Want to read Slashdot from your mobile device? Point it at m.slashdot.org and keep reading!

 



Forgot your password?
typodupeerror
DEAL: For $25 - Add A Second Phone Number To Your Smartphone for life! Use promo code SLASHDOT25. Also, Slashdot's Facebook page has a chat bot now. Message it for stories and more. Check out the new SourceForge HTML5 Internet speed test! ×
Biotech Medicine Science

The Unforgettable Amnesiac 120

jamie found an account in the NYTimes of the life and death of one of the most important figures in modern neuroscience, Henry Gustav Molaison — a man who could not form memories. Molaison became an amnesiac after a brain operation in 1953. Known worldwide as H.M., Molaison was studied intensively for 55 years. Dr. Brenda Milner, a psychologist from Montreal, was the first researcher to visit Molaison. In 1962 she authored a landmark study demonstrating that a part of Molaison's memory was fully intact. "The implications were enormous. Scientists saw that there were at least two systems in the brain for creating new memories. One, known as declarative memory, records names, faces and new experiences and stores them until they are consciously retrieved. ... Another system, commonly known as motor learning, is subconscious and depends on other brain systems. This explains why people can jump on a bike after years away from one and take the thing for a ride, or why they can pick up a guitar that they have not played in years and still remember how to strum it. Soon 'everyone wanted an amnesic to study,' Dr. Milner said..."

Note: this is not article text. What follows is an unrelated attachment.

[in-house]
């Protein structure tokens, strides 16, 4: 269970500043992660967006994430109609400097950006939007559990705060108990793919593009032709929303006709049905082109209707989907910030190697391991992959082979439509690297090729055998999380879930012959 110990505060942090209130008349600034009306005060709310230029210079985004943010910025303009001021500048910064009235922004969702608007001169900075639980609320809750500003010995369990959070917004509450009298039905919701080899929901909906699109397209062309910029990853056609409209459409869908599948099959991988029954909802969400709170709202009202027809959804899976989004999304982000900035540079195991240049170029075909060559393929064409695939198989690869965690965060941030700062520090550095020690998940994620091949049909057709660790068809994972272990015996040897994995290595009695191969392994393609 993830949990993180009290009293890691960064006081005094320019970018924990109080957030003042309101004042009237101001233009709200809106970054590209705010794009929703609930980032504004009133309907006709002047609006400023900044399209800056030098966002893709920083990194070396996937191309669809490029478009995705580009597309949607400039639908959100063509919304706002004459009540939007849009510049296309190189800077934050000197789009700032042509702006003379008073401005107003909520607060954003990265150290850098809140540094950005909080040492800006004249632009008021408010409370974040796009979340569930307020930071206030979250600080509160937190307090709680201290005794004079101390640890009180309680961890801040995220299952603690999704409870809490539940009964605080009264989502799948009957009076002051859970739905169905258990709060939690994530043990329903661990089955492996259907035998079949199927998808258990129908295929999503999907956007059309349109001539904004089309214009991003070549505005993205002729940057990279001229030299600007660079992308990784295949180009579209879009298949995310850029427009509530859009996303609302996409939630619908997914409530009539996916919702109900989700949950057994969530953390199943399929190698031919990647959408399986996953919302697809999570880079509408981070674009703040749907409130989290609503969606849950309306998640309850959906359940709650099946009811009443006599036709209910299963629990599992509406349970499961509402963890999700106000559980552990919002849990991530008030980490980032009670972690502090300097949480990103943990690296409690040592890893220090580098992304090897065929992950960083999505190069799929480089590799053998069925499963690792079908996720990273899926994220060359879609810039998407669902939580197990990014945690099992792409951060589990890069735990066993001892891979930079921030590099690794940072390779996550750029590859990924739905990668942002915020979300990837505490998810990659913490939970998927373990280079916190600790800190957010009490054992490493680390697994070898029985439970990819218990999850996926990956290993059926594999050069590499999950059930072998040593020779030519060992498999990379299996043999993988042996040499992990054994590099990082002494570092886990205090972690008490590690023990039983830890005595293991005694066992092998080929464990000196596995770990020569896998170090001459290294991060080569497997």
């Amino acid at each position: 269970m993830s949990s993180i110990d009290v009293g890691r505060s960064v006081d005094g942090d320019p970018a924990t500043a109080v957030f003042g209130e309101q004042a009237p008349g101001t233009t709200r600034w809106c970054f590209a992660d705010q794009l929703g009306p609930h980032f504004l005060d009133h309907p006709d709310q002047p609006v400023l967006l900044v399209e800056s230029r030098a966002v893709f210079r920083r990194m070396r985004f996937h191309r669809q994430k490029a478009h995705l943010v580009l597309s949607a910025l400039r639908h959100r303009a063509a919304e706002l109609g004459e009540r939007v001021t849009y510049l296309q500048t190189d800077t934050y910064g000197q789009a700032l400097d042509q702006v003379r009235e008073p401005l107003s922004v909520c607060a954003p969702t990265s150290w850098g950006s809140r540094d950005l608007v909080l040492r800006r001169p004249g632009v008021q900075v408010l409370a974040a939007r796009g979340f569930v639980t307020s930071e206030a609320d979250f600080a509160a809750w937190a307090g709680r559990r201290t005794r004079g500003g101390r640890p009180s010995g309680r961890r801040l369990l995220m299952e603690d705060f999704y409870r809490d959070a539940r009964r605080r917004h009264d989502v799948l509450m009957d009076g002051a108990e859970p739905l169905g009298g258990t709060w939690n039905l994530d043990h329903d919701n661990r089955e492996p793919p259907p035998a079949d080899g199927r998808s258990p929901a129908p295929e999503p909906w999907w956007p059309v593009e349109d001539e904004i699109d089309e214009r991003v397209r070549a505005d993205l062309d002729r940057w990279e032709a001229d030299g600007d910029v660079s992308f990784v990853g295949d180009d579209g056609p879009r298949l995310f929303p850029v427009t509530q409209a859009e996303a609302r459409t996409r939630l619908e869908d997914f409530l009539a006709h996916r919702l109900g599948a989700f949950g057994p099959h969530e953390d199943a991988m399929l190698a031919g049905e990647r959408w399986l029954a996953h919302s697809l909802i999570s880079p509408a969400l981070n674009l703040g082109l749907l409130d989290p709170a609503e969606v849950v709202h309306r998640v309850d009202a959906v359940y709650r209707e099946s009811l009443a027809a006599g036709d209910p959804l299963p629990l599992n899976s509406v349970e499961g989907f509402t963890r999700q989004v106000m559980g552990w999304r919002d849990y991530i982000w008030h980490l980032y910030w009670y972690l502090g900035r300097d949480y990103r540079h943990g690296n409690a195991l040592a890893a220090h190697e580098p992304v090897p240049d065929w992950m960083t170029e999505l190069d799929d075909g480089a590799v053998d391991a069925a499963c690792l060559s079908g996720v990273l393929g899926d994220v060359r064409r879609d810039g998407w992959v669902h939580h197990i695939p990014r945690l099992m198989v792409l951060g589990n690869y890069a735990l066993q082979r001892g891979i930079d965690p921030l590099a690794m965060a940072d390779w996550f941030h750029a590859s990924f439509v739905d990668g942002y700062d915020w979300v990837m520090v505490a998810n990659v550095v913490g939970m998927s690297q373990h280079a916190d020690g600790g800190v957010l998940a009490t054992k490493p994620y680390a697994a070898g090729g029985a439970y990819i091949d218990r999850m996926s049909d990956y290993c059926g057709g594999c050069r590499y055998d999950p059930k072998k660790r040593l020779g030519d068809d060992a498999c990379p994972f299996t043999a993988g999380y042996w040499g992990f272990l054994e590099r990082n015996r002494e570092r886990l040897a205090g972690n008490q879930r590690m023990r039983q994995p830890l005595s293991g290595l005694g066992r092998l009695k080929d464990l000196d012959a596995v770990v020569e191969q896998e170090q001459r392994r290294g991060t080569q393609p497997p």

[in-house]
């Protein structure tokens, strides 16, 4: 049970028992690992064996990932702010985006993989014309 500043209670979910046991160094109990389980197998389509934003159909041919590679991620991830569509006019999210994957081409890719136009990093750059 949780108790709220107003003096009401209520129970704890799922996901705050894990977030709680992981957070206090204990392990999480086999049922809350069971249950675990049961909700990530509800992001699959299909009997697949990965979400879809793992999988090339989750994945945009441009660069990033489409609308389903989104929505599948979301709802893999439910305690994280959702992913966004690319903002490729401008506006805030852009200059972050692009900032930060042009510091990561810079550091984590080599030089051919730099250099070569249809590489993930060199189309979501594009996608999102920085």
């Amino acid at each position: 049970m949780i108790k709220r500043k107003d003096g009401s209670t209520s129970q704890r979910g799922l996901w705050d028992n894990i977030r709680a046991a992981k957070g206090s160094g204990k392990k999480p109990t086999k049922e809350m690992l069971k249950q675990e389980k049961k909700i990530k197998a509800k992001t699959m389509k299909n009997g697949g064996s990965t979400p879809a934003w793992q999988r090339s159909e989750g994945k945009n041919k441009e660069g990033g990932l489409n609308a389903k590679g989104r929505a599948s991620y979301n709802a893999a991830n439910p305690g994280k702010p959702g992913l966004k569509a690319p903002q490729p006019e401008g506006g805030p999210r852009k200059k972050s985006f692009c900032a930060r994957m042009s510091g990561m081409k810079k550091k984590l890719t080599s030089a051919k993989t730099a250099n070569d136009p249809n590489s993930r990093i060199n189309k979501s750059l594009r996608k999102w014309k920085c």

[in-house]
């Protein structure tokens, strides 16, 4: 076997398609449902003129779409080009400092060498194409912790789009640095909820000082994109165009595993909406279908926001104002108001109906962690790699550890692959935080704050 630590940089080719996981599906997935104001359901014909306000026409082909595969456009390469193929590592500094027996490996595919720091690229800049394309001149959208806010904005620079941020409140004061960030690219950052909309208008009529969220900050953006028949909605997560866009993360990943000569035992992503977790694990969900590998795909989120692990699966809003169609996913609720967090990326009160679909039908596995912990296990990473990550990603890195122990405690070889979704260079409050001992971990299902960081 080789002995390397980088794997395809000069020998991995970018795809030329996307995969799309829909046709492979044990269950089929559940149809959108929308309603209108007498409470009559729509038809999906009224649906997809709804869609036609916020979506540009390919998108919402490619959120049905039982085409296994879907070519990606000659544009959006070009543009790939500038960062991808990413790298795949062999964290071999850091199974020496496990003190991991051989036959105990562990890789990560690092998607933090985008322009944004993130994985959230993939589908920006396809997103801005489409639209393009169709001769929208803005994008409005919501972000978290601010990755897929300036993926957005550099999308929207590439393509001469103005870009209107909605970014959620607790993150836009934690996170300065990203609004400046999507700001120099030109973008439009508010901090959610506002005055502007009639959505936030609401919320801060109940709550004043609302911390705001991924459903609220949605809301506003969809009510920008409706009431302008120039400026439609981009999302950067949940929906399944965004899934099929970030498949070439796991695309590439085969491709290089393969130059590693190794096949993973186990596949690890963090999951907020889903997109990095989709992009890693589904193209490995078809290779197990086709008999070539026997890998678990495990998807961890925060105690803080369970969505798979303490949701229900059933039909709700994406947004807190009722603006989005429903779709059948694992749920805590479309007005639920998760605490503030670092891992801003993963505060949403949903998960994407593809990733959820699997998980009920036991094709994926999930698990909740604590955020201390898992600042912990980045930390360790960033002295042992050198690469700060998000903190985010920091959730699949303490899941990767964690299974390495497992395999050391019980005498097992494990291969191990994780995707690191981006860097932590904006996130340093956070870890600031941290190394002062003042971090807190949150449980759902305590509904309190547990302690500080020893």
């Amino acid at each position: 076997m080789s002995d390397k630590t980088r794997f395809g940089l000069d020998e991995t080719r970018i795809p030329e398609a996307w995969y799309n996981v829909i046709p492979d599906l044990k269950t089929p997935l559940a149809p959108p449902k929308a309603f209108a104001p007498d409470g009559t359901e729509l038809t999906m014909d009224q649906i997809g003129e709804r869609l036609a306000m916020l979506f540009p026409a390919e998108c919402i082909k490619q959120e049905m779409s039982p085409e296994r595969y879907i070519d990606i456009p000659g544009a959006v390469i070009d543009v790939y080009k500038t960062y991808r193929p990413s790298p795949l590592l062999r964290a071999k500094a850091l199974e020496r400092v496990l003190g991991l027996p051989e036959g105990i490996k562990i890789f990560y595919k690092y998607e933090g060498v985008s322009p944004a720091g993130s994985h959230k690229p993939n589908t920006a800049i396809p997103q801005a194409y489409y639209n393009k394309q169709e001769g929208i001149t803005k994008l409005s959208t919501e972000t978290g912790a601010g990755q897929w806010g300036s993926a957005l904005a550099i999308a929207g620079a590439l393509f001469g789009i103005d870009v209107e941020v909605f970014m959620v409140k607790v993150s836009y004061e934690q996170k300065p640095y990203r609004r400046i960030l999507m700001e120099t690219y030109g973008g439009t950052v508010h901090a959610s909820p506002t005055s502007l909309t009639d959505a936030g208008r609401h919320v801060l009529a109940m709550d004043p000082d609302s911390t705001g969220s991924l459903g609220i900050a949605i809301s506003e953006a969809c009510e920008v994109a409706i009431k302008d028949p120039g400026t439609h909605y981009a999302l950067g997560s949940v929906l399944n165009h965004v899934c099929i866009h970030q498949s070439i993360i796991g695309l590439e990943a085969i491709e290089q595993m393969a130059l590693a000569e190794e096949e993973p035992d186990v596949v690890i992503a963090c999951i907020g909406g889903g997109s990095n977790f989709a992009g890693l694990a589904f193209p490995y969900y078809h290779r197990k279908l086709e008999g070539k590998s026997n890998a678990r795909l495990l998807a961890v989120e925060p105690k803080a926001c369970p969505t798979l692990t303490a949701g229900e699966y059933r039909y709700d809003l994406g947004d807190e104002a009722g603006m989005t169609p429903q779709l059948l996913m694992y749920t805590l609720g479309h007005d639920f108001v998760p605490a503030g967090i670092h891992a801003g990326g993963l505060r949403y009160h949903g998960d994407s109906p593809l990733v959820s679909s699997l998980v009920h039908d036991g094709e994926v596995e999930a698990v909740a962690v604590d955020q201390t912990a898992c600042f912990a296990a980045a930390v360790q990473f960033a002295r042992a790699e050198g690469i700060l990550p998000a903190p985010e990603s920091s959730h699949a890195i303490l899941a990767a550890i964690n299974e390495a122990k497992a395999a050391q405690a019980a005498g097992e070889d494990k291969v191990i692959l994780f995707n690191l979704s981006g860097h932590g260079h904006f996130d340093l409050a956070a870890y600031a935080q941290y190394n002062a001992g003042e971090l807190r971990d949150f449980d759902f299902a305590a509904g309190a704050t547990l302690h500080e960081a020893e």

This discussion has been archived. No new comments can be posted.

The Unforgettable Amnesiac

Comments Filter:

I just need enough to tide me over until I need more. -- Bill Hoest

Working...